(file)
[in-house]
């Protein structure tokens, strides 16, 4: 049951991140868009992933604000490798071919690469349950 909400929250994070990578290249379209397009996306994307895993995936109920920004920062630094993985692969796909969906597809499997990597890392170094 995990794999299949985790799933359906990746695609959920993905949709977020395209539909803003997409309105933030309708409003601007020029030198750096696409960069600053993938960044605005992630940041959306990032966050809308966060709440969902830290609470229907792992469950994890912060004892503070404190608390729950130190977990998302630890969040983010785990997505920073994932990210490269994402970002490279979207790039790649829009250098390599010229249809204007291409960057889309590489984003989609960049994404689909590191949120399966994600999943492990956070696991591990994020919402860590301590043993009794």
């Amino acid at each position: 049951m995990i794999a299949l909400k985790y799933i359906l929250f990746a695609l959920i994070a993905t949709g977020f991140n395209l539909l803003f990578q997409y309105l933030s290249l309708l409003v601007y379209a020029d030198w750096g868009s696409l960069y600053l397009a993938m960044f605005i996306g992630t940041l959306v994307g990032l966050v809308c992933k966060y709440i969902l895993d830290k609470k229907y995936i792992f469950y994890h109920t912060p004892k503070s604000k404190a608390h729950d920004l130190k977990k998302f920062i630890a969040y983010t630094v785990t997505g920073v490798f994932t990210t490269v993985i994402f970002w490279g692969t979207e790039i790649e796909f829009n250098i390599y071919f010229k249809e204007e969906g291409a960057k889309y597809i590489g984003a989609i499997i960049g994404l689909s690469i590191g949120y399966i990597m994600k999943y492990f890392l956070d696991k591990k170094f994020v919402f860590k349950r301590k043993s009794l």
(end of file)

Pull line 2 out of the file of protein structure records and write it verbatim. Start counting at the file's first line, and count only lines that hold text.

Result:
């Protein structure tokens, strides 16, 4: 049951991140868009992933604000490798071919690469349950 909400929250994070990578290249379209397009996306994307895993995936109920920004920062630094993985692969796909969906597809499997990597890392170094 995990794999299949985790799933359906990746695609959920993905949709977020395209539909803003997409309105933030309708409003601007020029030198750096696409960069600053993938960044605005992630940041959306990032966050809308966060709440969902830290609470229907792992469950994890912060004892503070404190608390729950130190977990998302630890969040983010785990997505920073994932990210490269994402970002490279979207790039790649829009250098390599010229249809204007291409960057889309590489984003989609960049994404689909590191949120399966994600999943492990956070696991591990994020919402860590301590043993009794």